Here is an article [*see note below] that I wrote about the dangers of misinformation and a counter-strategy "inoculation theory". Given the current barrage of information and sifting through the accurate news, faced with infodemics it must be quite overwhelming for the average citizen.
I would like to hear the view of others on counter strategies for misinformation (infodemics).
HIFA profile: Vivianne Ihekweazu is Head of Strategy and Business Development at Nigeria Health Watch. Professional interests: Health Communications and advocacy. vivianne AT nigeriahealthwatch.com
[*Note from HIFA moderator (Neil PW): Thank you Vivianne. HIFA does not carry attachments but this excellent article is freely available here: https://www.devex.com/news/opinion-the-danger-of-misinformation-in-a-glo...
Fo the benefit of those who may not have immediate web access, I have cut and pasted generous extracts below:
Opinion: The danger of misinformation in a global health emergency
By Vivianne Ihekweazu // 05 February 2020
The global response to the novel coronavirus, known as 2019-nCoV, is being viewed in real time, on 24-hour news channels and radio stations as well as multiple social media platforms, with tweets and Facebook posts shared at breakneck speed across borders.
- Q&A: WHO's global strategy to tackle health misinformation [https://www.devex.com/news/q-a-who-s-global-strategy-to-tackle-health-mi...
- Coronavirus: WHO sets the record straight on facts and misinformation [https://www.devex.com/news/coronavirus-who-sets-the-record-straight-on-f...
- Opinion: It's time to rebuild public confidence in vaccines [https://www.devex.com/news/opinion-it-s-time-to-rebuild-public-confidenc...
The rapid flow of information can be seen as a manifestation of the heightened awareness in the global health community that an infectious disease outbreak or pandemic was imminent. The outbreaks of severe acute respiratory syndrome, or SARS, in 2002 and Ebola in 2014 drew attention to the fact that infectious diseases do not respect borders.
The rumor mill spreading misinformation about the novel coronavirus has now been put into action, with claims of concoctions to cure people of the virus. The World Health Organization rapidly dispelled the rumors, urging countries to be proactive in putting into place an outbreak and risk communications strategy to update the public about coronavirus, combating misinformation.
The conception of “fake news” has brought with it a loss in the confidence people had in the media, and unfortunately, government institutions are increasingly scrutinized through a similar lens.
This brings to mind one of the challenges faced at the height of the 2014 Ebola outbreak. When the first case was reported in Nigeria, social media channels were advising people to protect themselves by bathing in and drinking a salt and water solution. In their desperation, many people in Nigeria took this poor advice, with devastating consequences...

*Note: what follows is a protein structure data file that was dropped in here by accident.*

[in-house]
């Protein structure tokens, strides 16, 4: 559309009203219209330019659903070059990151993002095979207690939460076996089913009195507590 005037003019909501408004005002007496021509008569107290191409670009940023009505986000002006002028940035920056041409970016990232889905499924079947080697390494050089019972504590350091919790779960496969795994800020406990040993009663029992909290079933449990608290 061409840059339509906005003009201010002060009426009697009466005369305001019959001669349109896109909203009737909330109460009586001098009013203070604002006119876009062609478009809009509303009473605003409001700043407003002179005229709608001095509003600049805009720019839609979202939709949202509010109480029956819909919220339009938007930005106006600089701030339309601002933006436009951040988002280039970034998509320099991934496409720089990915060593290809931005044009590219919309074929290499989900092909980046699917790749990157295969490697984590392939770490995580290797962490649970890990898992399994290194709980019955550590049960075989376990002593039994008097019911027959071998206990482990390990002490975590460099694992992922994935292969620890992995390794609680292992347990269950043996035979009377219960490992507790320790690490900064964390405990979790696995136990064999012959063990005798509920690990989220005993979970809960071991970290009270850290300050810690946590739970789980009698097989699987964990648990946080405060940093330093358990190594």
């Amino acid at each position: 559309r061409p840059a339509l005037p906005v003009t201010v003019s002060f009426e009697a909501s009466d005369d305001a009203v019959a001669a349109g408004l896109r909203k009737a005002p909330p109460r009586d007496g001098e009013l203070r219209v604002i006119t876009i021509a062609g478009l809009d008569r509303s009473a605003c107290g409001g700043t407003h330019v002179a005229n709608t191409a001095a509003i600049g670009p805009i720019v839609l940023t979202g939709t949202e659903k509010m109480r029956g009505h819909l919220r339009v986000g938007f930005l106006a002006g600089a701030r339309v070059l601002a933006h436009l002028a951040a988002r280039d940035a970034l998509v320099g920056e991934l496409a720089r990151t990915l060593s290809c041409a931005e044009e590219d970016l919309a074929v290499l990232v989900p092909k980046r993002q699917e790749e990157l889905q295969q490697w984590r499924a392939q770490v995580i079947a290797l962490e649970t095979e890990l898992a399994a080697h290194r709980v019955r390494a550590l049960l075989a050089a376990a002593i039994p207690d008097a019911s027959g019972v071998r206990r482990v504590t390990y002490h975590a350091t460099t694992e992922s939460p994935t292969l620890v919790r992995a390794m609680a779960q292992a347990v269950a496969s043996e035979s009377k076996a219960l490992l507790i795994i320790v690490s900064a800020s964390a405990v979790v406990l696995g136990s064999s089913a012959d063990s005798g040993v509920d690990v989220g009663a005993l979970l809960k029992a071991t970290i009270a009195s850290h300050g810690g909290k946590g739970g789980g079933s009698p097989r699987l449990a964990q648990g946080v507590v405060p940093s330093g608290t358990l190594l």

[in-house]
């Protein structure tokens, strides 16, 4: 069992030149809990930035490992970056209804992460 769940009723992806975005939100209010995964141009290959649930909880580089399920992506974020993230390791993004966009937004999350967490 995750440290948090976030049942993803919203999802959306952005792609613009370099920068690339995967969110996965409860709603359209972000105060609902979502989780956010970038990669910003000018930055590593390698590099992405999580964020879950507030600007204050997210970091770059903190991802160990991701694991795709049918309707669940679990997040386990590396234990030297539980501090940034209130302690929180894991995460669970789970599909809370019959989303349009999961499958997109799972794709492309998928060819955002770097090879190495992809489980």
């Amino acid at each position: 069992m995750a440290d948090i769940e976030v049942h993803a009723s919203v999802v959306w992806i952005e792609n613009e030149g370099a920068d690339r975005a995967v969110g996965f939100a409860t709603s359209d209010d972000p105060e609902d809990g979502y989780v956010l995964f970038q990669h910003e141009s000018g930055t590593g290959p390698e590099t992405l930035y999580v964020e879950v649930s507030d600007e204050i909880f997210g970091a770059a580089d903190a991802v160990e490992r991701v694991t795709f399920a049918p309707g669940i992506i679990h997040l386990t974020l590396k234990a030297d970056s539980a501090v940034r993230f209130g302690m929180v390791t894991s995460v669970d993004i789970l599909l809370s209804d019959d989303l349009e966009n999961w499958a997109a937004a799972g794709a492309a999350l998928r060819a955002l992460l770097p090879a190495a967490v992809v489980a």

So how can you convince the public not to succumb to misinformation?
First, so-called inoculation theory may hold a possible solution: persuading people not to be persuaded. In practice, this means getting ahead of misinformation and countering its destructive effect by providing regular public health advisory notices and other information from WHO, national and regional public health institutes such as the Africa Centres for Disease Control and Prevention, and other sources that have access to the latest research on outbreaks.
Second, there is a collective effort to democratize access to the latest research as more details of the novel coronavirus are known. Research institutions in China and information analytics businesses are making a greater commitment to share data, knowledge, and research findings, with WHO coordinating the international response to the virus, which the organization has declared a public health emergency of international concern...
Third, trust can be further reinforced if endeavors to protect the public — such as the development of a pipeline of vaccines — are communicated. Visible effort should also be put into preventive preparedness and not just emergency responsiveness.
And lastly, political leadership can further strengthen trust by ensuring that the virus is prioritized and that required funds are made available to accelerate the response.
To convince someone of something true, you need to keep repeating it — probably many more times than the untruths are repeated — and make sure to support it with all available evidence. Trusted sources of information, such as WHO and public health institutes, must remain visible across multiple communication channels, remaining vigilant for rumors and inoculating the public against misinformation.
About the author
Vivianne Ihekweazu is the managing director of Nigeria Health Watch, a health communication and advocacy organization based in Nigeria. She has over 15 years’ experience as a communications professional, having worked at some of the world’s leading media communications and research agencies. She holds a master’s degree in development economics from the University of Sussex.]